Professor Zoe Shipton, University of Strathclyde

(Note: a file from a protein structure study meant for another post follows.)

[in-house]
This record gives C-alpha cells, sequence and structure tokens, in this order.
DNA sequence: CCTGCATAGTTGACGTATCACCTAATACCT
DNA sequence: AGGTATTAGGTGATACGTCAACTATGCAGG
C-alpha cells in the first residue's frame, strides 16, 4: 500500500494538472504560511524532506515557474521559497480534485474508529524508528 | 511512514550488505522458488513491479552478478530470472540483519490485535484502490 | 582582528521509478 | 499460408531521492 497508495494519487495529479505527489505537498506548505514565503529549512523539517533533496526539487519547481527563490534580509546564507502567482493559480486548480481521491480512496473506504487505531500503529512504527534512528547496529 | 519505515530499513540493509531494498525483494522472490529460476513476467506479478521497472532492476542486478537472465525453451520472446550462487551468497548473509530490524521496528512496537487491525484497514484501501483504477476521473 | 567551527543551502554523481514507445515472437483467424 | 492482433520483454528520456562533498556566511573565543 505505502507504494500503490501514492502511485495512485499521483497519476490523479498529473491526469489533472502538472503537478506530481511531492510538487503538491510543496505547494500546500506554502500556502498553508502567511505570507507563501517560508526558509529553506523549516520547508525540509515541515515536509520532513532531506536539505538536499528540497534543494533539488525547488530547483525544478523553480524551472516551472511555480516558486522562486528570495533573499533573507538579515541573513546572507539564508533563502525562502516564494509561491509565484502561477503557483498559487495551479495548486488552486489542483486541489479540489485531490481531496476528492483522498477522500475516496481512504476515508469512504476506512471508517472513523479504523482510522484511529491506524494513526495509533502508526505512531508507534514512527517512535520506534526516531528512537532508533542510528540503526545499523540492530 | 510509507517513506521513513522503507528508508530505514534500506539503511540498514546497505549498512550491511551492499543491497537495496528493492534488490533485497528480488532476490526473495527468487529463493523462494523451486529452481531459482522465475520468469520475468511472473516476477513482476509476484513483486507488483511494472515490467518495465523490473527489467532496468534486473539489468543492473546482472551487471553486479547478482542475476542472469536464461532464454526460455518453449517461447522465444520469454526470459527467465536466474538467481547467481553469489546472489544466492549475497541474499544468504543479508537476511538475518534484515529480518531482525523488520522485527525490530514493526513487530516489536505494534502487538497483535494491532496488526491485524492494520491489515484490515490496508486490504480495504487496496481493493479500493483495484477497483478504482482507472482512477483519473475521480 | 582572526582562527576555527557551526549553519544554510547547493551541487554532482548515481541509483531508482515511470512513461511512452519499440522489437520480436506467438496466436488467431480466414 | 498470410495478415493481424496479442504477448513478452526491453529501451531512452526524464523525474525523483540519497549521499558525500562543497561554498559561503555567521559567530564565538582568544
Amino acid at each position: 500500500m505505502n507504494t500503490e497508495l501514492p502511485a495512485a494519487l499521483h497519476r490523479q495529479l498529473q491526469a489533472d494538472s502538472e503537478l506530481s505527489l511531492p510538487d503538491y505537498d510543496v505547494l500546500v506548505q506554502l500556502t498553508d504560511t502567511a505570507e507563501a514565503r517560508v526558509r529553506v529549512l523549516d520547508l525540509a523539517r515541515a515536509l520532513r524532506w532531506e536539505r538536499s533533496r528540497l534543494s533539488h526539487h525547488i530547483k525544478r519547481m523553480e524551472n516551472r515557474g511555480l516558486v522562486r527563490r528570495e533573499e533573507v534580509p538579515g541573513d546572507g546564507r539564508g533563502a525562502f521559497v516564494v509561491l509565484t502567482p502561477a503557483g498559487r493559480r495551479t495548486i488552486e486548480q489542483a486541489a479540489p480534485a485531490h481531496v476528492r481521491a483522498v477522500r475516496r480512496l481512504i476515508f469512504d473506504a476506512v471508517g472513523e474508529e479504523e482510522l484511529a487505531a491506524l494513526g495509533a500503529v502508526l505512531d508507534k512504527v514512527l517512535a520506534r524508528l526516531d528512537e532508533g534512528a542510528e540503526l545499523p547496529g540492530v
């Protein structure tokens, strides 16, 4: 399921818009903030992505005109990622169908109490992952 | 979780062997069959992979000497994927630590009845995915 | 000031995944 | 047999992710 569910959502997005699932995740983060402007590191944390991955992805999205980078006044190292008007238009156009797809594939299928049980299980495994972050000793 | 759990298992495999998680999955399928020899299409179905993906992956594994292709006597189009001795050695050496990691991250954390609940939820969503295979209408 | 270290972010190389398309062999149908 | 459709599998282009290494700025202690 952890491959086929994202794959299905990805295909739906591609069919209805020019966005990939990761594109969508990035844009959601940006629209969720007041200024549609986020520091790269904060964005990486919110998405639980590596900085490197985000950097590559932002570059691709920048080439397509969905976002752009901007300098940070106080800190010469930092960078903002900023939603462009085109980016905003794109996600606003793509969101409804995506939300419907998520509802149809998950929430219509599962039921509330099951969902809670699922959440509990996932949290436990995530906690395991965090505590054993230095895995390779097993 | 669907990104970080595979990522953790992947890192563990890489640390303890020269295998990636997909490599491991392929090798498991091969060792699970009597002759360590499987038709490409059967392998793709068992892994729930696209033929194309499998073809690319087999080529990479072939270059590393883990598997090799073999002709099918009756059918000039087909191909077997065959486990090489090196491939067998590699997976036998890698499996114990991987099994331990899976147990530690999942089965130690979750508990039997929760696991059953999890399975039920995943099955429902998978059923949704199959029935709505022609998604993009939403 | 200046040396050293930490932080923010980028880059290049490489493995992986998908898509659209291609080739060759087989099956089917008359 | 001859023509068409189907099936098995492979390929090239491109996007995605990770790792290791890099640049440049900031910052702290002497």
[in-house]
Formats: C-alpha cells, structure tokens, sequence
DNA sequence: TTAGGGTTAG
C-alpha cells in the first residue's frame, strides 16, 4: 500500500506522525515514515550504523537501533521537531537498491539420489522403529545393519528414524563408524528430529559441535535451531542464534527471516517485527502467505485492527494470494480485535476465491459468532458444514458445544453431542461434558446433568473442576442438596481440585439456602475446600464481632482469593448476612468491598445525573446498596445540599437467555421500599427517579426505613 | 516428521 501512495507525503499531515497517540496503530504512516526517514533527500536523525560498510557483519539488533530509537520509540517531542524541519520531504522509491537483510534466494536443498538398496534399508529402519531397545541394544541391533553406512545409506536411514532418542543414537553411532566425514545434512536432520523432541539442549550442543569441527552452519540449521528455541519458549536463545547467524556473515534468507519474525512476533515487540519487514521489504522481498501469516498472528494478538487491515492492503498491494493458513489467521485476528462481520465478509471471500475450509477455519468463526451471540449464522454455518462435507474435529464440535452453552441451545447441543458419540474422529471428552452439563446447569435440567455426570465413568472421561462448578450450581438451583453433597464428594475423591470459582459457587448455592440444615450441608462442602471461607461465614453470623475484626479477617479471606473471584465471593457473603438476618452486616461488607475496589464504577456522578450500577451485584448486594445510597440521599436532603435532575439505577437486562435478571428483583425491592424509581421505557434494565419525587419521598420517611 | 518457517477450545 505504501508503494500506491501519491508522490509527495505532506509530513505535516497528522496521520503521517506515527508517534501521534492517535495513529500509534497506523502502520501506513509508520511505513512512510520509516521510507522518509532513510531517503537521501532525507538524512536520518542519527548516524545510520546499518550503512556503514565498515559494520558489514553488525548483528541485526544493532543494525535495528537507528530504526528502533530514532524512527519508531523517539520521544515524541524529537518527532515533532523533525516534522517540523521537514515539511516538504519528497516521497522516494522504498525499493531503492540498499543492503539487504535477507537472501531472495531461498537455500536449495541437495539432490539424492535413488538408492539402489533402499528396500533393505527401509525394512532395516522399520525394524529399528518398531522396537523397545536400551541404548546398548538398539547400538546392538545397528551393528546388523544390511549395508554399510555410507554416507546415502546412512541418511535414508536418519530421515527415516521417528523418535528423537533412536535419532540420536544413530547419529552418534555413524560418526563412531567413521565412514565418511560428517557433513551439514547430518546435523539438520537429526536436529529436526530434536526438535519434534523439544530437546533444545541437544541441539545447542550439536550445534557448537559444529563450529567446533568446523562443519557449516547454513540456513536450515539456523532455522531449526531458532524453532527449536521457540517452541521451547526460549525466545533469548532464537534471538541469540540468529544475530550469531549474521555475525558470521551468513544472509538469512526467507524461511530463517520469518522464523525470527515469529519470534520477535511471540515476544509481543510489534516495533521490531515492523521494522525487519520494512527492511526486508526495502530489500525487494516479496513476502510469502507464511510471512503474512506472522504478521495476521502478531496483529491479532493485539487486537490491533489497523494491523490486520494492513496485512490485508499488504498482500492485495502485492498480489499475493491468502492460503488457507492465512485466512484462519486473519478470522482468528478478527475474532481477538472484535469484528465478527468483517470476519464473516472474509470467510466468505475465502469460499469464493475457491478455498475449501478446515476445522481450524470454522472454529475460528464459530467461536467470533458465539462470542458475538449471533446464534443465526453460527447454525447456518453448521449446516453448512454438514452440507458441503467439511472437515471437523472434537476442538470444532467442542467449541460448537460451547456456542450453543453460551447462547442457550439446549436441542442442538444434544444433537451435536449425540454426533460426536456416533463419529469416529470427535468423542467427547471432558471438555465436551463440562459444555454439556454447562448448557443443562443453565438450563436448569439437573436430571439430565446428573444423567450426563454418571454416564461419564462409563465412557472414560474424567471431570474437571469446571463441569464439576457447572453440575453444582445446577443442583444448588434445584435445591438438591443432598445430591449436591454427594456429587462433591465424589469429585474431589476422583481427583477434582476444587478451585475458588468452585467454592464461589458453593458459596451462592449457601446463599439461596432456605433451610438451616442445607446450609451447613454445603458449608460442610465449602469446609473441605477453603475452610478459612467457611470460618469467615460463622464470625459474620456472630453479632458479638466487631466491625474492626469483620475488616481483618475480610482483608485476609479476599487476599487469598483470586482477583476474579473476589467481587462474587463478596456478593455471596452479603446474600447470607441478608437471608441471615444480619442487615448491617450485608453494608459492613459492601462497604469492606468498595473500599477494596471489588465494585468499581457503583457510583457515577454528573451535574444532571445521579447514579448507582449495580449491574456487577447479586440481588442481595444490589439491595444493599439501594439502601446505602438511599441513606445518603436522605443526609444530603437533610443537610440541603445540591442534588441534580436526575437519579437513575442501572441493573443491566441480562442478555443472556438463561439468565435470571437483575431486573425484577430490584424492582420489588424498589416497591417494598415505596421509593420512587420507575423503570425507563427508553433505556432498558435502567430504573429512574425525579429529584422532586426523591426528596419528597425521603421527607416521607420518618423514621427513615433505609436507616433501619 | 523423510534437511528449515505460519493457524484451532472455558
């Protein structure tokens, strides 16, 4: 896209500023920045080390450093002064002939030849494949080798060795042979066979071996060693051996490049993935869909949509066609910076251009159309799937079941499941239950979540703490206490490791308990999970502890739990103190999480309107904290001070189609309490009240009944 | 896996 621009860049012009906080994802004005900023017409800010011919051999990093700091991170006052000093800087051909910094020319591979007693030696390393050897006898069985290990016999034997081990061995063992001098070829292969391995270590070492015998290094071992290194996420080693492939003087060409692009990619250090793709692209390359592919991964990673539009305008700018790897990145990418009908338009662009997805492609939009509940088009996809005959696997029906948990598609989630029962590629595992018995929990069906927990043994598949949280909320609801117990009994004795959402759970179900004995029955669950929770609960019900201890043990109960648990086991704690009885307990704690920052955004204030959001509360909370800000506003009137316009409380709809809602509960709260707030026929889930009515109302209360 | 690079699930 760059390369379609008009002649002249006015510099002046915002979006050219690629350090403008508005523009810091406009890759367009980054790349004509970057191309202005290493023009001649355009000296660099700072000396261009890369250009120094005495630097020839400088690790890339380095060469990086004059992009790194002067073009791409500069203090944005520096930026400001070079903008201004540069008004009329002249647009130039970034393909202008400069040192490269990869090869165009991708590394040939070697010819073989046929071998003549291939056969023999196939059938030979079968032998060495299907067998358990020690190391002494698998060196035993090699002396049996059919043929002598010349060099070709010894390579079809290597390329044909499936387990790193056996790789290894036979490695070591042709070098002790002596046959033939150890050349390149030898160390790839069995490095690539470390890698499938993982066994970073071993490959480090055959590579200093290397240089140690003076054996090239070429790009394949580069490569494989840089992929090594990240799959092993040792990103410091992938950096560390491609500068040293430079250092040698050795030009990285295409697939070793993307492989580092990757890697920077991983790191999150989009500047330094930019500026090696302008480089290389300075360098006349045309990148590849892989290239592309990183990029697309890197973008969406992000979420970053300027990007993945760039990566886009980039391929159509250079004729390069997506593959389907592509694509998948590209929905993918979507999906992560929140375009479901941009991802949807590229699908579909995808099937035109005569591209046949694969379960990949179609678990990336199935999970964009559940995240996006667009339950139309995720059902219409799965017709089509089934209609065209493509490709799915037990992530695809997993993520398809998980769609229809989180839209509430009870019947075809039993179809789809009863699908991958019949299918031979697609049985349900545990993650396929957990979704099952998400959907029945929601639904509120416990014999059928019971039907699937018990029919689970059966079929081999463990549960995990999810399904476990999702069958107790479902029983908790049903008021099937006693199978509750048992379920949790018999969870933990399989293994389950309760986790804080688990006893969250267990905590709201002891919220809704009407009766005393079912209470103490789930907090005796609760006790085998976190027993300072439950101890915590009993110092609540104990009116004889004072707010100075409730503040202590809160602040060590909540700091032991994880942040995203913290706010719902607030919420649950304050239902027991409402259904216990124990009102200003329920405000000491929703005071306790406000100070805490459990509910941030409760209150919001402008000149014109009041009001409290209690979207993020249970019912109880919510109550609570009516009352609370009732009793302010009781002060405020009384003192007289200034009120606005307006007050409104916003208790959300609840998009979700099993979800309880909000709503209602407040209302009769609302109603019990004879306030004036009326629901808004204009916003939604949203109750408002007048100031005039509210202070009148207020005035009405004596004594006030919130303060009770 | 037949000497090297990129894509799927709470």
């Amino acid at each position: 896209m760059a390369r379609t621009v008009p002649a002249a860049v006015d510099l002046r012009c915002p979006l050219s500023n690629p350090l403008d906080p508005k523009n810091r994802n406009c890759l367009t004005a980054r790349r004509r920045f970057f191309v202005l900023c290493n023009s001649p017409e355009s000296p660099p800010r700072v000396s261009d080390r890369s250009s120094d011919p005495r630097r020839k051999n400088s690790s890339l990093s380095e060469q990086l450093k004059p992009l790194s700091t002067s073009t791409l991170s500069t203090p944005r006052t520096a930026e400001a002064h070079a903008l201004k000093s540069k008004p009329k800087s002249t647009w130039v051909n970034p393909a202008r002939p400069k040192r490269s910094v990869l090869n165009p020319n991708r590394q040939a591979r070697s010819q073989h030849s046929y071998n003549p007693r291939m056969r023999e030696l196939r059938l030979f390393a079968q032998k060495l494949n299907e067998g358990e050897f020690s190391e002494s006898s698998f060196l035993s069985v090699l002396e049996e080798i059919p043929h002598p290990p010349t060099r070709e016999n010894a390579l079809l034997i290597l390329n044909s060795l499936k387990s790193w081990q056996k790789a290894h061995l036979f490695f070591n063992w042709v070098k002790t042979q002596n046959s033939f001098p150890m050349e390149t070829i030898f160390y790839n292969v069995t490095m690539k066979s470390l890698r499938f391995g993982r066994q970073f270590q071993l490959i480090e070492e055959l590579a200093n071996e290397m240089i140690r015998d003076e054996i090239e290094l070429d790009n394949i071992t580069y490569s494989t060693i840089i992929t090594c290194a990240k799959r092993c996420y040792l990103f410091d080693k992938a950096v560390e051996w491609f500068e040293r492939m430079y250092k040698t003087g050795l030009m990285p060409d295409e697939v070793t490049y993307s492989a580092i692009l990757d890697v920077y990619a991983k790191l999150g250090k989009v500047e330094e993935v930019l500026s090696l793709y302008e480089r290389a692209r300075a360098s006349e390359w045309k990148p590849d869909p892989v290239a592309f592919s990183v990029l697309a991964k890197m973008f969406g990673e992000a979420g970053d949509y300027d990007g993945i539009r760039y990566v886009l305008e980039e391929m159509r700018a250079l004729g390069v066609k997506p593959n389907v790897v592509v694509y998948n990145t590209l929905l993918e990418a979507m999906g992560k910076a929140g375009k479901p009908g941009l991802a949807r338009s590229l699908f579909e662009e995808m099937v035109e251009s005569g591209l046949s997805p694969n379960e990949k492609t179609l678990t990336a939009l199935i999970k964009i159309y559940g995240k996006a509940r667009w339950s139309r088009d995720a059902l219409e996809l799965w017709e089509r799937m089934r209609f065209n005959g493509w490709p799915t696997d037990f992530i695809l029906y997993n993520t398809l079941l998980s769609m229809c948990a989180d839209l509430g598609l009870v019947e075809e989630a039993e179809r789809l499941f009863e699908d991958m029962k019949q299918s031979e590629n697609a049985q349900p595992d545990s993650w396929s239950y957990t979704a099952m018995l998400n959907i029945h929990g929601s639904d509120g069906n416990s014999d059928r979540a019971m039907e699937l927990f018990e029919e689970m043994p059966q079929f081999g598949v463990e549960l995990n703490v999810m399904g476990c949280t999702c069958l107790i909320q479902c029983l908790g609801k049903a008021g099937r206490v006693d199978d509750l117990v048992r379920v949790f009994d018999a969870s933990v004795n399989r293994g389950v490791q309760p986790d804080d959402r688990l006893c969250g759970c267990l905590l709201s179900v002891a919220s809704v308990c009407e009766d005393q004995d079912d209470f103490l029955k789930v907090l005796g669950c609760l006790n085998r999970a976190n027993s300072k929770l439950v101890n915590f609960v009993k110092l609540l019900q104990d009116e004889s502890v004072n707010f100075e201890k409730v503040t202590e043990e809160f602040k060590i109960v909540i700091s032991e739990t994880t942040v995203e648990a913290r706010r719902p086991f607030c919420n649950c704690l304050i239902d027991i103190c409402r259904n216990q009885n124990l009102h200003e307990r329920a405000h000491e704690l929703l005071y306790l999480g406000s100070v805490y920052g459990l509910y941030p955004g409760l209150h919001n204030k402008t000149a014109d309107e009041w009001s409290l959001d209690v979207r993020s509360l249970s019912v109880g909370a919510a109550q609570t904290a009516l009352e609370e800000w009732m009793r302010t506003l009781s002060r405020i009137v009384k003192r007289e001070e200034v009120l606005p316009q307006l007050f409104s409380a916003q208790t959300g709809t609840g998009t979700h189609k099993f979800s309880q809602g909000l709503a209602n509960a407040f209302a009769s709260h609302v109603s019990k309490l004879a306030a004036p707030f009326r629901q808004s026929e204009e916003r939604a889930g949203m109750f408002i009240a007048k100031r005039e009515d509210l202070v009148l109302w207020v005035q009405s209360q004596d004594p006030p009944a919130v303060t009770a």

In the UK, public concern about hydraulic fracturing for shale gas (fracking) was triggered by low magnitude earth tremors induced by exploratory activities in Lancashire in April 2011. The resulting embargo on fracking for shale gas was lifted by DECC in December 2012. Campaign groups argue that shale gas extraction could produce significant environmental damage, whereas proponents of the shale gas industry argue that an indigenous source of UK gas will enhance energy security and may result in falling household energy bills. Indeed it is now possible to buy “Keep calm and frack on” T-shirts on the web! In this talk I will argue that it should be possible to “frack well” – i.e. extract potentially considerable shale gas resources in the least environmentally damaging way. A Royal Society and Royal Academy of Engineering working group report on “Shale gas extraction in the UK: a review of the scientific and engineering evidence” investigated the major risks associated with fracking and asked how these risks can be effectively managed. The report found that the health and safety and environmental risks associated with fracking for shale gas can be managed effectively in the UK as long as operational best practices are implemented and enforced through legislation. The risk of groundwater contamination (both from natural gas and water and from fracking fluids) via hydraulic fractures is very low. Seismicity is also a very low risk, and where it does occur is likely to be at magnitudes less than those regularly felt near abandoned coalfields. Ensuring borehole integrity must be the highest priority to prevent groundwater and surface contamination. The joint academies report recommended implementing robust monitoring systems to address uncertainties in the subsurface process and to strengthen public confidence. If we can convince the public that it is possible to “frack well”, shale gas has a place as a bridge between traditional, declining fossil fuels and renewables.